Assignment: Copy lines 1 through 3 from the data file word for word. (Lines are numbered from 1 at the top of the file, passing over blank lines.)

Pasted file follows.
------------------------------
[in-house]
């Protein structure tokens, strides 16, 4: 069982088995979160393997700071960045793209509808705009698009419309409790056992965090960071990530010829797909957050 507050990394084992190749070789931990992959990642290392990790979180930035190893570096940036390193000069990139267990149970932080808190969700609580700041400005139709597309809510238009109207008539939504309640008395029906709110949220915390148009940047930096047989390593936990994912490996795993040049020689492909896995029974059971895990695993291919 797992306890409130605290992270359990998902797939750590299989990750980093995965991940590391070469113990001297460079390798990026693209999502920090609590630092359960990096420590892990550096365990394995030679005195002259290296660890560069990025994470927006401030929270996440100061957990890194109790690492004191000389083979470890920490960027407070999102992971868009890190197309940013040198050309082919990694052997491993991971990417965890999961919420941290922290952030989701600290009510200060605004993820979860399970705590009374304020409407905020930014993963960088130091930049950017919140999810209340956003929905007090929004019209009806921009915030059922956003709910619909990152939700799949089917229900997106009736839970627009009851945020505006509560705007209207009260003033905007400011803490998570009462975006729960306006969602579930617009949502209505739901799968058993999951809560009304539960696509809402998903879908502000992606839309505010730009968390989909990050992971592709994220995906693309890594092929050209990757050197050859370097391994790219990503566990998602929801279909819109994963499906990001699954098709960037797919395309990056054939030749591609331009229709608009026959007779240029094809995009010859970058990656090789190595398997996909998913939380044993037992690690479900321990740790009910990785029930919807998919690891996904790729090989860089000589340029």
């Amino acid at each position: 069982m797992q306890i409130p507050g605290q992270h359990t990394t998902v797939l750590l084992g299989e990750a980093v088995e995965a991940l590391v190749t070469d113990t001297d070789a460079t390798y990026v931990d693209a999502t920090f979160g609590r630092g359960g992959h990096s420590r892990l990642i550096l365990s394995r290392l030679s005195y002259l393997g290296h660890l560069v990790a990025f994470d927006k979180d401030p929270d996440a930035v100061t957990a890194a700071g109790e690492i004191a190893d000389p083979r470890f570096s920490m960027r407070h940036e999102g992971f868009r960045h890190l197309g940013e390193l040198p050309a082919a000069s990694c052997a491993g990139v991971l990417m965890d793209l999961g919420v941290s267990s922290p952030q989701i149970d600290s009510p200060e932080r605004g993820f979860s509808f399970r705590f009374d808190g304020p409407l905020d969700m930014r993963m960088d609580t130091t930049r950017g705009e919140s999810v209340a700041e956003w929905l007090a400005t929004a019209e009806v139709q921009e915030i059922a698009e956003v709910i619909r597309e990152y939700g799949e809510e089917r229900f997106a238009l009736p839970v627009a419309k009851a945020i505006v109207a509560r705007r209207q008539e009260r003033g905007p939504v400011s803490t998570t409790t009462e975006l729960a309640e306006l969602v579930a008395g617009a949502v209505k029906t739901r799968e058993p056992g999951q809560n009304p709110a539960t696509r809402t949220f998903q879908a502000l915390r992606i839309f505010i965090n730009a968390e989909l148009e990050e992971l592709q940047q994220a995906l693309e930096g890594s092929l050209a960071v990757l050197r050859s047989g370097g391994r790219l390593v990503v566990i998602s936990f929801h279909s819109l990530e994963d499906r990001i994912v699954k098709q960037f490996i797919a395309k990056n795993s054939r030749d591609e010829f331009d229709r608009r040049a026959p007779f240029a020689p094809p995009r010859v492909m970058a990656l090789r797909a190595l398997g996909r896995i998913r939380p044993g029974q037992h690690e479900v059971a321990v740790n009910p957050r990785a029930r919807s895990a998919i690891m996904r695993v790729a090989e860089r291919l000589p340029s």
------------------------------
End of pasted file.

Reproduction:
[in-house]
């Protein structure tokens, strides 16, 4: 069982088995979160393997700071960045793209509808705009698009419309409790056992965090960071990530010829797909957050 507050990394084992190749070789931990992959990642290392990790979180930035190893570096940036390193000069990139267990149970932080808190969700609580700041400005139709597309809510238009109207008539939504309640008395029906709110949220915390148009940047930096047989390593936990994912490996795993040049020689492909896995029974059971895990695993291919 797992306890409130605290992270359990998902797939750590299989990750980093995965991940590391070469113990001297460079390798990026693209999502920090609590630092359960990096420590892990550096365990394995030679005195002259290296660890560069990025994470927006401030929270996440100061957990890194109790690492004191000389083979470890920490960027407070999102992971868009890190197309940013040198050309082919990694052997491993991971990417965890999961919420941290922290952030989701600290009510200060605004993820979860399970705590009374304020409407905020930014993963960088130091930049950017919140999810209340956003929905007090929004019209009806921009915030059922956003709910619909990152939700799949089917229900997106009736839970627009009851945020505006509560705007209207009260003033905007400011803490998570009462975006729960306006969602579930617009949502209505739901799968058993999951809560009304539960696509809402998903879908502000992606839309505010730009968390989909990050992971592709994220995906693309890594092929050209990757050197050859370097391994790219990503566990998602929801279909819109994963499906990001699954098709960037797919395309990056054939030749591609331009229709608009026959007779240029094809995009010859970058990656090789190595398997996909998913939380044993037992690690479900321990740790009910990785029930919807998919690891996904790729090989860089000589340029």
């Amino acid at each position: 069982m797992q306890i409130p507050g605290q992270h359990t990394t998902v797939l750590l084992g299989e990750a980093v088995e995965a991940l590391v190749t070469d113990t001297d070789a460079t390798y990026v931990d693209a999502t920090f979160g609590r630092g359960g992959h990096s420590r892990l990642i550096l365990s394995r290392l030679s005195y002259l393997g290296h660890l560069v990790a990025f994470d927006k979180d401030p929270d996440a930035v100061t957990a890194a700071g109790e690492i004191a190893d000389p083979r470890f570096s920490m960027r407070h940036e999102g992971f868009r960045h890190l197309g940013e390193l040198p050309a082919a000069s990694c052997a491993g990139v991971l990417m965890d793209l999961g919420v941290s267990s922290p952030q989701i149970d600290s009510p200060e932080r605004g993820f979860s509808f399970r705590f009374d808190g304020p409407l905020d969700m930014r993963m960088d609580t130091t930049r950017g705009e919140s999810v209340a700041e956003w929905l007090a400005t929004a019209e009806v139709q921009e915030i059922a698009e956003v709910i619909r597309e990152y939700g799949e809510e089917r229900f997106a238009l009736p839970v627009a419309k009851a945020i505006v109207a509560r705007r209207q008539e009260r003033g905007p939504v400011s803490t998570t409790t009462e975006l729960a309640e306006l969602v579930a008395g617009a949502v209505k029906t739901r799968e058993p056992g999951q809560n009304p709110a539960t696509r809402t949220f998903q879908a502000l915390r992606i839309f505010i965090n730009a968390e989909l148009e990050e992971l592709q940047q994220a995906l693309e930096g890594s092929l050209a960071v990757l050197r050859s047989g370097g391994r790219l390593v990503v566990i998602s936990f929801h279909s819109l990530e994963d499906r990001i994912v699954k098709q960037f490996i797919a395309k990056n795993s054939r030749d591609e010829f331009d229709r608009r040049a026959p007779f240029a020689p094809p995009r010859v492909m970058a990656l090789r797909a190595l398997g996909r896995i998913r939380p044993g029974q037992h690690e479900v059971a321990v740790n009910p957050r990785a029930r919807s895990a998919i690891m996904r695993v790729a090989e860089r291919l000589p340029s």